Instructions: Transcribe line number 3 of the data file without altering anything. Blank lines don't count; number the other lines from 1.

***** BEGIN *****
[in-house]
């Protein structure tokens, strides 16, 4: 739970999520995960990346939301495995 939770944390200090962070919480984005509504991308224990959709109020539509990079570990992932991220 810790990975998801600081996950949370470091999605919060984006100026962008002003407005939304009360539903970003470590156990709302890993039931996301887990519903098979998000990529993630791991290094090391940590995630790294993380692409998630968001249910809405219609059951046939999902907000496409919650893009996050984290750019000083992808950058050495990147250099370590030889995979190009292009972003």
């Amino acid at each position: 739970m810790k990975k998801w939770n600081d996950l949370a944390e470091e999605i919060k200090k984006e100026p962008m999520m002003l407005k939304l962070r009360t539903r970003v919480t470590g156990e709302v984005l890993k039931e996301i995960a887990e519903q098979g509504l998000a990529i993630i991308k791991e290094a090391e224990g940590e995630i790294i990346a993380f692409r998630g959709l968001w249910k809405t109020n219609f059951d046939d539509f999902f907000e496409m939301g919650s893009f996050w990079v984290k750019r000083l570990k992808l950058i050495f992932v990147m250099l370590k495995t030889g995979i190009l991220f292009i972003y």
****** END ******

């Amino acid at each position: 739970m810790k990975k998801w939770n600081d996950l949370a944390e470091e999605i919060k200090k984006e100026p962008m999520m002003l407005k939304l962070r009360t539903r970003v919480t470590g156990e709302v984005l890993k039931e996301i995960a887990e519903q098979g509504l998000a990529i993630i991308k791991e290094a090391e224990g940590e995630i790294i990346a993380f692409r998630g959709l968001w249910k809405t109020n219609f059951d046939d539509f999902f907000e496409m939301g919650s893009f996050w990079v984290k750019r000083l570990k992808l950058i050495f992932v990147m250099l370590k495995t030889g995979i190009l991220f292009i972003y």